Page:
“Off with his head! Off with his head!” the Yellow Shirts were chanting.
“We want his head! We want his head!” they cried.
They had gathered in their thousands upon the National Mall. They were calling for the head of Slavoj Žižek.
“Off with his head!” came the call.
“We want his head!” the reply.
Up in the Crow’s Nest of the not-at-all-hastily erected tower, the woman with hair and eyes and skin stood boldly facing the Capitol building itself – center, temple, some might say mausoleum of American power. Like in some gallant shampoo ad, her hair blew about her face, tossed by the wind. Like some stone-faced Rushmore, from her perch on the Capitol Grounds, she stared down that stone-faced edifice with the two-chambered heart.
“Off with his! We want his! Off with his! Head!” the coordination of the chants was uncanny.
Turning to face the ever-expanding sea of her followers, the Woman with the Flaxen Hair saw that they were manifold, and it was good. As far as the eye could see, they stretched. Across 3rd, 7th, 9th, 12th, 14th. Past the Monuments and Museums to all the massacres and atrocities. All the way to the Washington Monument, and she was told to the Lincoln Memorial and beyond. They beat upon the banks of the Potomac, but did not break – simply flowed over the bridges across the River – and she had no doubt would soon be overflowing the Arlington National Cemetery, as well.
“Public relations nightmare in that,” she mused. “Heavy weighs the head that wears the crown. Ha!”
For a blue-collar girl from the farm country, these were heady days indeed.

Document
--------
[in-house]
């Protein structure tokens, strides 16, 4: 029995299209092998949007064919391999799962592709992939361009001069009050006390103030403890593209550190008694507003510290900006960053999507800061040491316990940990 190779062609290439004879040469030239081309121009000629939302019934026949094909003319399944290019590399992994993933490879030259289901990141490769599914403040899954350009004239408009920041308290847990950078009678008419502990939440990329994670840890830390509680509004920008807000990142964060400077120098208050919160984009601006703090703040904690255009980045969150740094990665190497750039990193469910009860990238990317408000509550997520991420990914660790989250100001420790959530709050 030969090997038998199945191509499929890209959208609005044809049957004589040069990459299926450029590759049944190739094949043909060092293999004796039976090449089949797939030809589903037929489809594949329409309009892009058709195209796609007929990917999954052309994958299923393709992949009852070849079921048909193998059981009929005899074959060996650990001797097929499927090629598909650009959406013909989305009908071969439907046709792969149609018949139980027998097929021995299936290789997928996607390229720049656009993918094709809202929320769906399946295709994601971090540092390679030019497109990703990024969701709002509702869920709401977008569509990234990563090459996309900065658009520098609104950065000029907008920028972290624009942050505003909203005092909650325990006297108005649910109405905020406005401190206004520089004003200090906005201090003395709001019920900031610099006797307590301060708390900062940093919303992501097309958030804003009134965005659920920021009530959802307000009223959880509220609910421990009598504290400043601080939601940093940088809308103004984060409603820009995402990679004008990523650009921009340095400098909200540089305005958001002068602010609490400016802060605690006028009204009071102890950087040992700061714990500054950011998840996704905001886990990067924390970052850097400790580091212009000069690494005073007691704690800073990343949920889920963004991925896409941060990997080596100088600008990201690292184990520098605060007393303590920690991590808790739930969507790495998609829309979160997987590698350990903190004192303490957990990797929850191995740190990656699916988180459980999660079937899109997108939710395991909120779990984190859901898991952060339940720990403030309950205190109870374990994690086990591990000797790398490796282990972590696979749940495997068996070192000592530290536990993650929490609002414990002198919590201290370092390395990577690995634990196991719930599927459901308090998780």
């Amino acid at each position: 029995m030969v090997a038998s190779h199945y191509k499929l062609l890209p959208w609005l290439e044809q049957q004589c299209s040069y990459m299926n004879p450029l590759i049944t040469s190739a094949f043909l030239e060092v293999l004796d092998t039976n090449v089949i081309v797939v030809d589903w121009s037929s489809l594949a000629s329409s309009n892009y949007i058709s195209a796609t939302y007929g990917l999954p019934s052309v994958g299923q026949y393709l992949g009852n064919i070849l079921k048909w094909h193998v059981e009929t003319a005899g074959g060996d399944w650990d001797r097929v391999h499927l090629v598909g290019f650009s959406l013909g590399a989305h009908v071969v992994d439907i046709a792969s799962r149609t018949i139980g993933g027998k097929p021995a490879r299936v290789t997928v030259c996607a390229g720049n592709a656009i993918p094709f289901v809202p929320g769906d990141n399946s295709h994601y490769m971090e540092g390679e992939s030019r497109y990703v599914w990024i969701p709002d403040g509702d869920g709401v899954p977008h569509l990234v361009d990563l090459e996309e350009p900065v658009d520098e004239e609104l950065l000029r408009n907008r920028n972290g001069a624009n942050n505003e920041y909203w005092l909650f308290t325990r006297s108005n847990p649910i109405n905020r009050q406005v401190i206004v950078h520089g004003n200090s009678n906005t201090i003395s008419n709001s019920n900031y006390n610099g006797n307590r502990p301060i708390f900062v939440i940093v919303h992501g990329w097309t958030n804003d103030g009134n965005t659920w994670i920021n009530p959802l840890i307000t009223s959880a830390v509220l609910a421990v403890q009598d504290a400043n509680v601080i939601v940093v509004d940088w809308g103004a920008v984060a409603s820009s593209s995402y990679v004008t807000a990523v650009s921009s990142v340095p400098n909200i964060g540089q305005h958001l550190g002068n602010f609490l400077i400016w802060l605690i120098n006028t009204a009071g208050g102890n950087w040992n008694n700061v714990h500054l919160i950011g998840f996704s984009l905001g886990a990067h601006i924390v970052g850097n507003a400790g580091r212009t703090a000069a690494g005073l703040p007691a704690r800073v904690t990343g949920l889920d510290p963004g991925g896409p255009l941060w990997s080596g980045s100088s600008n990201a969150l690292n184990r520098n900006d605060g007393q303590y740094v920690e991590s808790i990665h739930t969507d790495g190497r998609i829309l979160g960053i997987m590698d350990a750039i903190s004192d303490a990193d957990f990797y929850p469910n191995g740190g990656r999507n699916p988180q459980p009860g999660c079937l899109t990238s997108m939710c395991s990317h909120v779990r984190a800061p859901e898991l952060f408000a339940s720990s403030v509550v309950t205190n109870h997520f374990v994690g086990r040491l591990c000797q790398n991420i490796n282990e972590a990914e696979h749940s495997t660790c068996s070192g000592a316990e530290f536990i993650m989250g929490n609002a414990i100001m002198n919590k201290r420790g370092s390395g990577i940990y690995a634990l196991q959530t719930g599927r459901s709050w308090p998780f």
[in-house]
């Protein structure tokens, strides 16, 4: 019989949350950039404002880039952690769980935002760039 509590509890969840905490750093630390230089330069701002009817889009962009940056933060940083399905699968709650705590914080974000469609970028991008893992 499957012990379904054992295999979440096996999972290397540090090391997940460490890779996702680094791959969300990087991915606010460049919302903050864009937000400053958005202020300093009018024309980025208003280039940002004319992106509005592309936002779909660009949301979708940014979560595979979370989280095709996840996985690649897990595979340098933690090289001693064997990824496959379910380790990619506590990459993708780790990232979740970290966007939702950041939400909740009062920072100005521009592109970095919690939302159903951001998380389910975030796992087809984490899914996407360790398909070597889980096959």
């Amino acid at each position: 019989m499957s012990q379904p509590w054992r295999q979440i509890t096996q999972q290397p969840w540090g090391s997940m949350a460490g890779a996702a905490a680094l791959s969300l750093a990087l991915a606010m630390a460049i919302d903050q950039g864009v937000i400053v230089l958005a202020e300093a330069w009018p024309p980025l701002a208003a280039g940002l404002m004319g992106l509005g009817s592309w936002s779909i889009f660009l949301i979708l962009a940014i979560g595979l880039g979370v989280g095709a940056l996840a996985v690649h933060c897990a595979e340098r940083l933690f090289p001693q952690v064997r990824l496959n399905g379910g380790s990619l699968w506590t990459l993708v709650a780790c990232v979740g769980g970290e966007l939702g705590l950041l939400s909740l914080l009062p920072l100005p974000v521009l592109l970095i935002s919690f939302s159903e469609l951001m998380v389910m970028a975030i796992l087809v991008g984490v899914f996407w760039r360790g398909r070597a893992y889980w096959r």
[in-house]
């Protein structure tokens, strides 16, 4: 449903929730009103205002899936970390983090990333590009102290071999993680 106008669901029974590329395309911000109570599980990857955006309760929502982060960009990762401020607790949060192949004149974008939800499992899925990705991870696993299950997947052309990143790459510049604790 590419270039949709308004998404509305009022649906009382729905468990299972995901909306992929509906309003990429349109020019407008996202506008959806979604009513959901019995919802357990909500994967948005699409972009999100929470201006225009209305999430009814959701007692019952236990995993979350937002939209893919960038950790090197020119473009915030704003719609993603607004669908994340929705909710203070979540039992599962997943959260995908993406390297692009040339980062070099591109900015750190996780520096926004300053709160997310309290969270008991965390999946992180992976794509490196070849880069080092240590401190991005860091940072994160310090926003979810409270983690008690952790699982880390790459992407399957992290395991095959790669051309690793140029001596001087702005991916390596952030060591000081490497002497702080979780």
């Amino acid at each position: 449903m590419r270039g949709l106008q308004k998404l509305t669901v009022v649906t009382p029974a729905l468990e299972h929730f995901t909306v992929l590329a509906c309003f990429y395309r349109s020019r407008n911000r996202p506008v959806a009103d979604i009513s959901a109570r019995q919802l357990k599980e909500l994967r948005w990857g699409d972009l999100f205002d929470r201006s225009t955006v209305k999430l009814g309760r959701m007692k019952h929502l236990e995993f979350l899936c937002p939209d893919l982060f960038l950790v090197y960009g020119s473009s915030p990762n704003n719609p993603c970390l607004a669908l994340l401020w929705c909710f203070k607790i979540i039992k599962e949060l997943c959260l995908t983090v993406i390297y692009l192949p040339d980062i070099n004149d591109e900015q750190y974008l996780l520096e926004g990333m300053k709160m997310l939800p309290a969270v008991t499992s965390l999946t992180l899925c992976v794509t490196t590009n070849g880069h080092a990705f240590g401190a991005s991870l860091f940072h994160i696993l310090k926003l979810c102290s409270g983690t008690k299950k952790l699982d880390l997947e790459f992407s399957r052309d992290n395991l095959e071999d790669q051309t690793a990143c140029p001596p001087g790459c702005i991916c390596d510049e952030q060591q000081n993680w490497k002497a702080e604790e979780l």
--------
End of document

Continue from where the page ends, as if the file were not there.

“Off with his,” she raised her right hand, and there fell, instantaneously, a dead silence, eery, in its completeness.
She raised her left hand, and there arose a great cheer. Then, lowering both hands, taking up again the bullhorn, she raised it to her mouth and proclaimed, “We have held our vigil long enough, my brethren! We have waited here these weeks as our numbers have swelled, but we won’t wait much longer. It is time for this,” she paused, as if reflecting, “cowardly lion,” one almost expected her to say of Judah, “to come out of his cage and address us.”
A great roar arose from the assembled masses. All dressed identically they were. Wearing identical jumpsuits. All yellow.
“We will not be placated!”
“Our concerns will not be assuaged!”
“We are calling for the head of that dastardly Slav Zizek! We demand it on a silver platter, no more no less.”
Then came the deafening noise of hundreds of thousands of voices rising as one as the Woman with the Flaxen Hair let the bullhorn drop and the strands of her hair gently whipped and curled in the wind.
Postscript: An excerpt from the as-yet-unpublished 2010 novel, Ellipsis.